With any luck I should be finished by New Years.

 

Thanks for reading ! Comments welcome!

Edited by trekriffic
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Show off. Just kidding.

 

Looking good. i have one of these part way done but no lighting on mine. Got a second one to make a Destroyer version.

 

What color are you going to paint her?

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Update with pics!

 

I glued the bussards in place and lit her up. These pics are a tad overexposed but you get the idea...

 

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Pics from today...

 

I made a round headed post to fit inside the flight deck control beacon,drilled a countersunk hole into the upper cowling directly above the door control booth,inserted the mounting post into the hole and glued it with CA,glued the beacon dome to the mounting post with crystal clear craft glue, then puttied around the base of the metal collar with AVES. I'm going to start calling it the flight deck rather than the hangar bay since someone pointed out that the hangar is where craft are stored prior to being moved to the flight deck. In this case the Enterprise's hangar is below the flight deck.

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Basically ready for priming. Still need to mask the stern beacon and the running lights. The deflector housing will be unlocked, masked and left dangling for priming separate from the rest of the ship. The horizontal inner nacelle grills were painted and masked. I used gunmetal metalizer as a base then brushed on aluminum metalizer. I didn't think to snap a photo but the aluminum over the dark gunmetal looks fantastic!

 

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Paint for the main hull color...

 

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There are a few other lights I might add after the first primer coat but I'll leave what those might be to your imagination.

 

Thanks for reading. Comments welcome!

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  • 2 weeks later...

Pics from this past weekend...

 

Masked and ready for the first coat of primer:

 

IMG_1335.jpg

 

I wasn't satisfied with just using a decal for the impulse engine vents so I cut a piece of thin styrene sheet using an impulse engine from another 1/1000 kit as a template to trace the outline. Then I and cut out the rectangles with an exacto thin chisel blade and drilled the tiny center hole before gluing it to the face of the kit part. This is a nice improvement in my opinion and really defines the vent openings:

 

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After priming I noticed several spots that needed more sanding so I dobbed on red putty as needed and sanded and sanded until I was satisfied everything was uber smooth. Based on the photos below, I'm quite satisfied that no seams are visible. After a quick go over with 600 grit to ensure absolute smoothness she'll be ready for the initial basecoat:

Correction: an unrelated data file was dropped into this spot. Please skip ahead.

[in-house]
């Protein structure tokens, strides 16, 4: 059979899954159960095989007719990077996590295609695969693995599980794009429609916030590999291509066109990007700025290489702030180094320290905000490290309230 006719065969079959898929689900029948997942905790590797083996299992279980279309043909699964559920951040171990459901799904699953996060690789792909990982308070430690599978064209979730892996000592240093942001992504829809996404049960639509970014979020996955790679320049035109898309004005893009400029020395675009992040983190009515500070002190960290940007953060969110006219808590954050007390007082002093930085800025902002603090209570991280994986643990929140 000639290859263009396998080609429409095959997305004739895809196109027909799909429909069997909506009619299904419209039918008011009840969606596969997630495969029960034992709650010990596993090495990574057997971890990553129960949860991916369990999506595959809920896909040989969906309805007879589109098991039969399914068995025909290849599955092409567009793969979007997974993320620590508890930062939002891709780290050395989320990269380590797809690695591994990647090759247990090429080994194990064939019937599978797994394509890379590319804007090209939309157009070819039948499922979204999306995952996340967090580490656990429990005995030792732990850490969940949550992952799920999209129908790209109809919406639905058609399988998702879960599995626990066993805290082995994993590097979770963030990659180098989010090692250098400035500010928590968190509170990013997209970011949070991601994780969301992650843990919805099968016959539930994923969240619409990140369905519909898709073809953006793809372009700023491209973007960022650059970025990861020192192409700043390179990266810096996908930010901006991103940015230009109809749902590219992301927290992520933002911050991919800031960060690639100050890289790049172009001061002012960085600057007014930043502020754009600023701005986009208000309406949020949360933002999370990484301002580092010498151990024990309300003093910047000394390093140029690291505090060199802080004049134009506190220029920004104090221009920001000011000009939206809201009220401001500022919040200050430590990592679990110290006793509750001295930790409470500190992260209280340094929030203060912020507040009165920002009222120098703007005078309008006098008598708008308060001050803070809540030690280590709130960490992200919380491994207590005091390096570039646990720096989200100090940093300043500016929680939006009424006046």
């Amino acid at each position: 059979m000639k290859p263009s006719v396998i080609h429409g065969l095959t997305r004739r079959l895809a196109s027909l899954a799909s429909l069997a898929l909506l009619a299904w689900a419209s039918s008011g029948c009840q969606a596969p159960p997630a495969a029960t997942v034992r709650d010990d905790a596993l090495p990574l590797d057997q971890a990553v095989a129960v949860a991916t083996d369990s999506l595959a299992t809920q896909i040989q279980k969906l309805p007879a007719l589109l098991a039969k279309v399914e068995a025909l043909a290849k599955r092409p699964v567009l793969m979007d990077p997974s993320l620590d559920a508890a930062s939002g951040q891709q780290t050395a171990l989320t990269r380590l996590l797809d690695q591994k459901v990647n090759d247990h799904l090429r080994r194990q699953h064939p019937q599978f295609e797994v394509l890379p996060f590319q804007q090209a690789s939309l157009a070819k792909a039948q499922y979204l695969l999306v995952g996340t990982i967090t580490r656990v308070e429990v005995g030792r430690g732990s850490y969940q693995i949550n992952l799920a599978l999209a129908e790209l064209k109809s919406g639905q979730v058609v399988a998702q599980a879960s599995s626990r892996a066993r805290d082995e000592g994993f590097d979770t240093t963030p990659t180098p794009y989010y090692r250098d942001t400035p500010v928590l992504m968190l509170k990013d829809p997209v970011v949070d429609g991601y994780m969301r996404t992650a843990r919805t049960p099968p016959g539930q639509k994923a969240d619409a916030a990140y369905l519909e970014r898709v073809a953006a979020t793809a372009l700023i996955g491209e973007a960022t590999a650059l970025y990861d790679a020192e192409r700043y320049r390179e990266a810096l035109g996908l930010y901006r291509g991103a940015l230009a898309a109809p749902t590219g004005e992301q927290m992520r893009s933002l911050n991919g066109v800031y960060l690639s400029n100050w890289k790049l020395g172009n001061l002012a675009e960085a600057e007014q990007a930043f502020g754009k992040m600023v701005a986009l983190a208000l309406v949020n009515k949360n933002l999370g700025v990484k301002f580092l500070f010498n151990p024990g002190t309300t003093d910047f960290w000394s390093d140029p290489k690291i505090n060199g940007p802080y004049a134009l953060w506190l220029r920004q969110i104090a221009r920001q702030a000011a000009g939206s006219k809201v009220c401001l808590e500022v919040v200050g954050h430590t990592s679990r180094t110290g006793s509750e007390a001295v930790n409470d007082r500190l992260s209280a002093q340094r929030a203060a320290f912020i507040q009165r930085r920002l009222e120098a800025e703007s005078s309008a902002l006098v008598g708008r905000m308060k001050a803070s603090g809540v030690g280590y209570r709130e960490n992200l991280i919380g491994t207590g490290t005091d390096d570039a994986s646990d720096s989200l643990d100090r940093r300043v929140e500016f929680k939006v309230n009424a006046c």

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Thanks for reading!

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  • 2 weeks later...

Musings on the next steps...So I was checking for light bleed the other night and noticed some minor leakage around the rim of the bussards. I'll sort that out by applying some more Mr Surfacer with a brush. This will be followed by some light sanding with 600 grit paper and even finer grit polishing pads. Then I'll shoot the entire model with a coat of Testors flat black before I airbrush the first basecoat of Shady Cove enamel. Using the airbrush should allow me the control I need to have some of the black showing thru to leave faint weathering streaks. After the initial coat dries I'll be using Alan Sinclair's blueprint of the upper saucer to draw the gridlines using a mechanical pencil.I printed the drawing off onto 8.5 x 11 inch paper and then zoomed out to 124% on the copier at work to match the 5" diameter of the kit. I'll cut it out and lay it down on the model then make tick marks along the rim of the saucer where the gridlines terminate. I'll do the same thing along the perimeter of the B-C deck housing then use a piece of styrene strip to draw the radial lines. The tick marks will be erased before more paint is applied. The circular lines will be drawn with a compass. I don't want the compass needle to mar the upper sensor dome so I'll cut a short length of tubing to fit snugly around the periimeter of the bridge (with a slot cut out where the turbolift is) and glue a round, flat piece of styrene to the top of the tubing with a hole dead center for the compass needle to rest in. The tubing will need to fit snugly enough around the bridge deck without gluing of course. The compass needle will thus rest just above the level of the dome without touching it. Once the gridlies are drawn I'll seal with a light spray of Dullcote and use them as a guide to mask off and paint the rust ring with Testors Rust and lightly scribe lines where the four rectangular upward facing saucer window decals will go. Then I'll mask off and paint the front of the dorsal and the area under the front of each nacelle behind the three flux constrictors with a mix of the hull color and Intermediate Blue. The rust ring, gridlines, and weathering streaks will then be muted down to be very subtle after another thinned down layer of the basecoat.